Toucan Rescue Ranch Review: Our First Encounter with a SLOTH… and other animals (San Isidro, Costa Rica)

Toucan Rescue Ranch review: our first encounter with a SLOTH... and other animals (San Isidro, Heredia, Costa Rica)

I have a new obsession. If you follow us on Facebook, you already know what it is. (Here’s a hint: They’re four-legged, furry, and have a reputation for moving rather slowly.) 

It took me about two seconds to decide I wanted to do the Toucan Rescue Ranch tour after discovering them on TripAdvisor and seeing photos of the animals on their website. Don’t let the name fool you; there’s a LOT more than just toucans at the Toucan Rescue Ranch. Beautiful tropical birds, baby monkeys, a neo-tropical river otter, and — wait — is that a baby SLOTH?!?! I was sold.

toucan at Toucan Rescue Ranch Costa Rica

The Toucan Rescue Ranch has rave reviews on TripAdvisor, too.

Reservations Required to Visit the Toucan Rescue Ranch

As a rescue facility, tour reservations are required in order to visit. I immediately put in a tour request and, after receiving a quick response from Carol, secured a reservation three days in advance for the afternoon tour.

Note: Take cash with you (USD or colones) to pay on the day of your tour. The afternoon tour was $30/person (Feb 2015).

toucan-rescue-ranch-costa-rica-29

The animals are VERY photogenic.

Getting to the Toucan Rescue Ranch

In true budget travel style, we took the bus the majority of the way from Heredia (just 590 colones for the two of us) and caught a taxi for the last little spurt. Carol was helpful in instructing us where to catch a taxi near where the bus let us off in San Isidro and gave us the Ranch’s phone number for the taxi driver to call in case he didn’t know where they were located.

Tucked Away Outside of Town

Familiar with “el Refugio de Tucanes,” the taxi driver drove us straight up to the gate. I can see how it’d be hard to find if you’ve never driven there before; there’s a colorful toucan statue at the end of the driveway, but, as a safety measure to protect their animals from potential theft, the owners have chosen not to advertise the name of their facility on the public roads. (Google Maps doesn’t place the Ranch at its exact location either; it shows it farther south than it really is.)

pygmy owls at the Toucan Rescue Ranch

pygmy owls at the Toucan Rescue Ranch

Arriving about 20 minutes early, Leslie and Jorge (the owners) greeted us, showed us where the restrooms were located and allowed us to walk around on our own prior to the tour. We quickly spotted the three-toed sloth, and I was pretty much glued to her enclosure up to the start of the tour.

A Short Sloth Video

Our Afternoon Tour of the Toucan Rescue Ranch

At 2:00 it was time to get started. Leslie began our tour on the patio with a short intro to the Ranch and its history, showing us photos of animals that had come in over the years in need of help. There were about 12 people on our tour — mostly older folks, though they do welcome kids on tours — and everyone had a seat for the introductory session. From the stories she told, you can really tell Leslie has poured her heart and soul into caring for these animals.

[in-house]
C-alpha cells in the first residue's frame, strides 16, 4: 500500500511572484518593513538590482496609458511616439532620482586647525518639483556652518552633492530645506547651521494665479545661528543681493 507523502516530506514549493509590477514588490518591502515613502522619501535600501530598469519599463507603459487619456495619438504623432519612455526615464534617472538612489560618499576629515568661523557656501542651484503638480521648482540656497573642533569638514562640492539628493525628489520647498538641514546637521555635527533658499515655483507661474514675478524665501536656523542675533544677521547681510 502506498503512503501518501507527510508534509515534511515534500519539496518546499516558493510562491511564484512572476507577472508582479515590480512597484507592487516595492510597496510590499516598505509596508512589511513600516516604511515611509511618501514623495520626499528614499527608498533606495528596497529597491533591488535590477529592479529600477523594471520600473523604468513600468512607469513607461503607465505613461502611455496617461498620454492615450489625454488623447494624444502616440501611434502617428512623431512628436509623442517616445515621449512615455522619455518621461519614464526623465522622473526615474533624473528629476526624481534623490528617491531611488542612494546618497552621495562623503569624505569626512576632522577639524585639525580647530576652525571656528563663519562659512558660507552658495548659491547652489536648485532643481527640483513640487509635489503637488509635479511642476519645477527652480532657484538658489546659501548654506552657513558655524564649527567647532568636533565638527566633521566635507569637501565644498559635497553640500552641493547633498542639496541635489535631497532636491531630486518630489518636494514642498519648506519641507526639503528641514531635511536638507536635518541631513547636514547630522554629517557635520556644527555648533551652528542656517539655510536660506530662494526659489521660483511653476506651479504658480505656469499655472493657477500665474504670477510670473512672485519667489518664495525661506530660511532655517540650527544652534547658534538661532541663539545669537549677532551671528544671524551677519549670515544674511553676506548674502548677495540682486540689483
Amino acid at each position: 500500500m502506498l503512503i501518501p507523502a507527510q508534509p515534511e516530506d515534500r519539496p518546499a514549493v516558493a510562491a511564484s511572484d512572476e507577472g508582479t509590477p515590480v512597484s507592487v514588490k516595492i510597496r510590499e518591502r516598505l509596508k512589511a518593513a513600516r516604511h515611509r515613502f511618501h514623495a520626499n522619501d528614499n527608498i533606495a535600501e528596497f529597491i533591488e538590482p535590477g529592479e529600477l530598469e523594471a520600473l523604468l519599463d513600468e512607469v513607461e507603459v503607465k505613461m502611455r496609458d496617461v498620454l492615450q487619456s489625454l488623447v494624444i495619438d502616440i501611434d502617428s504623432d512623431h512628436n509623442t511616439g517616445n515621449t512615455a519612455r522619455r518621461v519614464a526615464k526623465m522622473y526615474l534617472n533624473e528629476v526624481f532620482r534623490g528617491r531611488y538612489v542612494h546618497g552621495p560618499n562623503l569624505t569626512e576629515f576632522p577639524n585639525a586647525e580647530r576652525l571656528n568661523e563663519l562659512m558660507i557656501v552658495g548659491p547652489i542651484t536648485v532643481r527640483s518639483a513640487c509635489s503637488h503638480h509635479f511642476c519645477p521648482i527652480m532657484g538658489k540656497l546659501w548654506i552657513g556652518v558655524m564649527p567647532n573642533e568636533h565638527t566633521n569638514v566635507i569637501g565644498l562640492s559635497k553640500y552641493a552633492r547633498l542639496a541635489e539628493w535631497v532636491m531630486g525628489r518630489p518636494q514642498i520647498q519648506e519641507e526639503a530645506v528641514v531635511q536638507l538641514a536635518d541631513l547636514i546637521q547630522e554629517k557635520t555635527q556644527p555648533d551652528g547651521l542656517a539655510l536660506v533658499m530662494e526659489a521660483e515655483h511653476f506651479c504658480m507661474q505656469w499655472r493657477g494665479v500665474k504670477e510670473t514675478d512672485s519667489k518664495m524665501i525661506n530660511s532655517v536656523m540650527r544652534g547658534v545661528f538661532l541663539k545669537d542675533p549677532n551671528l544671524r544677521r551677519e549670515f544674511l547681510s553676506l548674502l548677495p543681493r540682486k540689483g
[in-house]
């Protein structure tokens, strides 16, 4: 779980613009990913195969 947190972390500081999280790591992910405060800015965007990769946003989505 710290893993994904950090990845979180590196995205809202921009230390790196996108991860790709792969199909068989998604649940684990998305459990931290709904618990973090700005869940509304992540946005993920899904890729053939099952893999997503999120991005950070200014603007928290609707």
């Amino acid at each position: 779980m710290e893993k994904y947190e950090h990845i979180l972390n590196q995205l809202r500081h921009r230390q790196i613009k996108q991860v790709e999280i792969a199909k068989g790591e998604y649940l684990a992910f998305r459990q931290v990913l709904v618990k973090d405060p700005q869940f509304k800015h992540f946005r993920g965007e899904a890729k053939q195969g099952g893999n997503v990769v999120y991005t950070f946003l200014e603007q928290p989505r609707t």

From there she took us to a room with a variety of injured birds and an incredibly adorable baby anteater, which she brought out to give us a closer look. It was a squirmy and playful little thing, despite being blind in one eye.

baby anteater at Toucan Rescue Ranch

a baby anteater, blind in one eye, at the Toucan Rescue Ranch

a potoo stretching his wings at the Toucan Rescue Ranch; this guy can disguise himself as a tree!

This majestic potoo put on a show for us, yawning and stretching his wings; he can also disguise himself as a tree!

After visiting the indoor animals, Leslie led us to the owl enclosures, where two owls were sitting on eggs!

We didn’t get too close to these owls so we wouldn’t bother them, but Leslie told us the owls’ stories and shared her plans for moving them to a quieter spot (after their eggs hatched) where they could live happy nocturnal lives away from the daily noises around the center of the Ranch.

owl at the Toucan Rescue Ranch

This owl stays close to the ground, not brave enough to fly due to a foot injury.

More of my favorite part was next, as we paid a visit to the two-toed sloths. Leslie fed one of them (Stella, I believe her name was) a hibiscus flower, which she immediately gobbled right up.

The sloths all looked content and cozy in their blanket-filled buckets.

a two-toed sloth at the Toucan Rescue Ranch

a two-toed sloth at the Toucan Rescue Ranch

Stella the sloth eating a hibiscus flower

Stella the two-toed sloth gobbling up a hibiscus flower

We then made our way around to a sleepy ocilla, the bird training cages, a resident hawk, porcupines, and finally the toucans.

They were a quite lively and jabbery bunch, as we walked along the path and took photos.

a toucan at the Toucan Rescue Ranch Costa Rica

a toucan at the Toucan Rescue Ranch

hawk at the Toucan Rescue Ranch

After a bout of depression, this hawk got his mojo back by capturing a snake!

monkey at the Toucan Rescue Ranch Costa Rica

monkey at the Toucan Rescue Ranch

We finished our loop with the monkeys, a neo-tropical river otter, and grison, before heading back for some more close-up bird and sloth viewing!

more colorful birds at the Toucan Rescue Ranch

more colorful birds at the Toucan Rescue Ranch

Did you know? The three-toed sloth is the reason sloths have a reputation for being slow-moving. According to Leslie, two-toed sloths are actually quite fast!

Leslie, Director of the Toucan Rescue Ranch, with a three-toed female sloth

Leslie, Director of the Toucan Rescue Ranch, with a three-toed female sloth

Emma the duck at the Toucan Rescue Ranch

This is Emma.